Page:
When used carefully credit can have some surprising benefits. Here's how to make the most of the benefits and the traps to avoid to help you take your finances up a level
What does the term ‘credit’ make you think of? Not living within your means? Debt? These concerns are certainly valid - taking out credit is a big decision and should be thought about carefully before you jump in. But what you may not know is that when it comes to credit, when used responsibly, there are ways to use it to your advantage. So if you do decide to take out credit, here’s how it could help you take control of your finances and our tips on what to be careful about.
Spread the cost of expensive purchases
Saving for anything you want is always going to be the best and cheapest way to buy. But sometimes things come up that we haven’t anticipated. Perhaps you know you can spare £50 a month but don’t quite have the savings yet for a new fridge.
Credit cards allow you to spread the cost of these purchases over a number of months. This can help you regulate your cash flows, and can make it easier to work the purchase into your budget. It means that if something unexpected comes up next month, you won’t be stuck because you bought a that fridge last month.
However, unless you have a 0% card, you’ll have to pay interest on any purchases so make sure you factor that in before you apply. Once you’ve been using and paying off credit for a while, you could be eligible for a better card, such as a 0% balance transfer card. This means you could transfer any outstanding debt onto a lower interest rate.
Top tips on using a credit card
- Understand the interest rates
- Pay your bills on time
- Keep your credit utilisation low
- Don't spend more than you can afford to pay back at some point
Keep your money safe
Paying with a credit card can be safer than using your debit card, especially when you buy online. This is for two reasons:
- Payment protection cover
Credit card purchases worth £100 to £30,000 fall within section 75 of the Consumer Credit Act. This allows you to claim your money back straight from your credit card provider if your item is faulty or doesn’t show up.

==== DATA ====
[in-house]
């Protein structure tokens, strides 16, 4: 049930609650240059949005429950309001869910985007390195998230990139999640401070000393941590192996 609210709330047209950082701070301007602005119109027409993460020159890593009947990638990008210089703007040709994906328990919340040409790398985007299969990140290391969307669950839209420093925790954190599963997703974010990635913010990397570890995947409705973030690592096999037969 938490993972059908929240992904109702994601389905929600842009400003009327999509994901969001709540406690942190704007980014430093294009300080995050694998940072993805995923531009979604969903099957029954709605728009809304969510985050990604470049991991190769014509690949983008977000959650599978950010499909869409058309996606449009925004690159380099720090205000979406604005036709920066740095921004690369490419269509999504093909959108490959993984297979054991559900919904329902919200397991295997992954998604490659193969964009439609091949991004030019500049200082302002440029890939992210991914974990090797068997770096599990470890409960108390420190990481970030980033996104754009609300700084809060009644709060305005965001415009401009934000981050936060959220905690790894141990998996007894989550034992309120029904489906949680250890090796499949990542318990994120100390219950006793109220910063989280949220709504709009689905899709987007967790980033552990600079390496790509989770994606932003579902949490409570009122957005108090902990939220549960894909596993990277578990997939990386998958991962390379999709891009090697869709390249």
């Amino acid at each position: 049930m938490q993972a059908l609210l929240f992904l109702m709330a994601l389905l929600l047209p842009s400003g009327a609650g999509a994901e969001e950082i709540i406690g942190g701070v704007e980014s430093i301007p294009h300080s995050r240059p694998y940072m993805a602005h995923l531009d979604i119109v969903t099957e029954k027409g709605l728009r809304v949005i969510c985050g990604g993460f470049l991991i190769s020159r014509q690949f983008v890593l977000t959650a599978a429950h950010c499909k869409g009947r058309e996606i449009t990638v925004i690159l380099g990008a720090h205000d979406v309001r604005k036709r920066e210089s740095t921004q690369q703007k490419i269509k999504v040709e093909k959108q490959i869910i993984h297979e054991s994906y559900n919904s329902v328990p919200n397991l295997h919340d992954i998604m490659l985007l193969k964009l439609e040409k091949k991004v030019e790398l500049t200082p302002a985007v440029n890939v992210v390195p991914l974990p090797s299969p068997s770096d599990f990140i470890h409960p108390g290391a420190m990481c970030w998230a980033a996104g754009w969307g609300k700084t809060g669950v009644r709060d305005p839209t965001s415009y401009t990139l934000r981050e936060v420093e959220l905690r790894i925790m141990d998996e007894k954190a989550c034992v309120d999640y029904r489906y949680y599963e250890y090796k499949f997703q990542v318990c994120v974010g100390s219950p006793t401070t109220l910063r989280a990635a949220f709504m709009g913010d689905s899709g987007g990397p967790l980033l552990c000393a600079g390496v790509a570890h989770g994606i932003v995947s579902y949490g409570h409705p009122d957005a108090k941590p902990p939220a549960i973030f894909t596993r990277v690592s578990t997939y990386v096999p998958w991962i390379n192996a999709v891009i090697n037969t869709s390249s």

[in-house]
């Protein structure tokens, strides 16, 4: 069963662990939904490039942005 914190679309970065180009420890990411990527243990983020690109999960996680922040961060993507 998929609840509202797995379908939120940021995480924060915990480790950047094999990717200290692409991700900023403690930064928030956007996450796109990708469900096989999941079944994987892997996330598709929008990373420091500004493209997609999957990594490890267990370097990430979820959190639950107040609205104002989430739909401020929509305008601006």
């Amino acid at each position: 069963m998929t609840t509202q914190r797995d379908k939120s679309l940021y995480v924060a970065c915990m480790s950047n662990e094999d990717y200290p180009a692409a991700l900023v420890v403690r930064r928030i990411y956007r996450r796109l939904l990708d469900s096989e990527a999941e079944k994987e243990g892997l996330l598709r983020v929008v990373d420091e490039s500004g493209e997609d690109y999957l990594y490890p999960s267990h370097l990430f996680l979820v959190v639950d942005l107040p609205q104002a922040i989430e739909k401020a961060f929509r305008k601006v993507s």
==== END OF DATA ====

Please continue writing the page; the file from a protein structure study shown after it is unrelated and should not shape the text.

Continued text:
Payment protection cover also applies to deposits and part payments. However, the £100 minimum applies per item, and shipping costs don’t count.
- Anti-fraud protection
Credit cards usually also have free identity theft protection. As the name suggests, this protects you should someone steal your details and start racking up charges on your credit card.
Get rewarded for your day-to-day spending
Sometimes it just pays to use credit. And it doesn’t even take any extra effort. There are a number of credit cards on the market that offer cashback or rewards every time you spend.
Cashback credit cards pay you a small amount of cash (usually paid annually or monthly) every time you spend on them. The amount you get back is a percentage of what you’ve spent, for example if your card pays 1.5% cashback and you spend £100, you’ll earn £1.50. Over time this can really add up.
With rewards cards, you earn points every time you use it, these points can then be redeemed against rewards such as free air-miles, money off your food shop, or your petrol. Just make sure you don’t overspend just because you want more points.
The key thing here is that there’s no need to overspend just because you have a credit card. Used responsibly, these cards can actually help you maximise your money by giving you something back on purchases you would have made anyway.
To maximise your credit card rewards or cashback:
Choose rewards wisely.
It’s worth making sure that the rewards interest you before you apply. For example, rewards you can only redeem in Tesco when you always shop in Sainsbury’s are pretty pointless.
Use the credit card for your day-to-day spending.
This allows you to maximise your rewards or cashback without spending more than usual.
Always pay your balance off in full, each month.
If you don’t, it’s likely that interest will cancel out and rewards you’ll earn. Make sure you don’t miss repayments by setting up a direct debit and choosing to pay the full statement balance.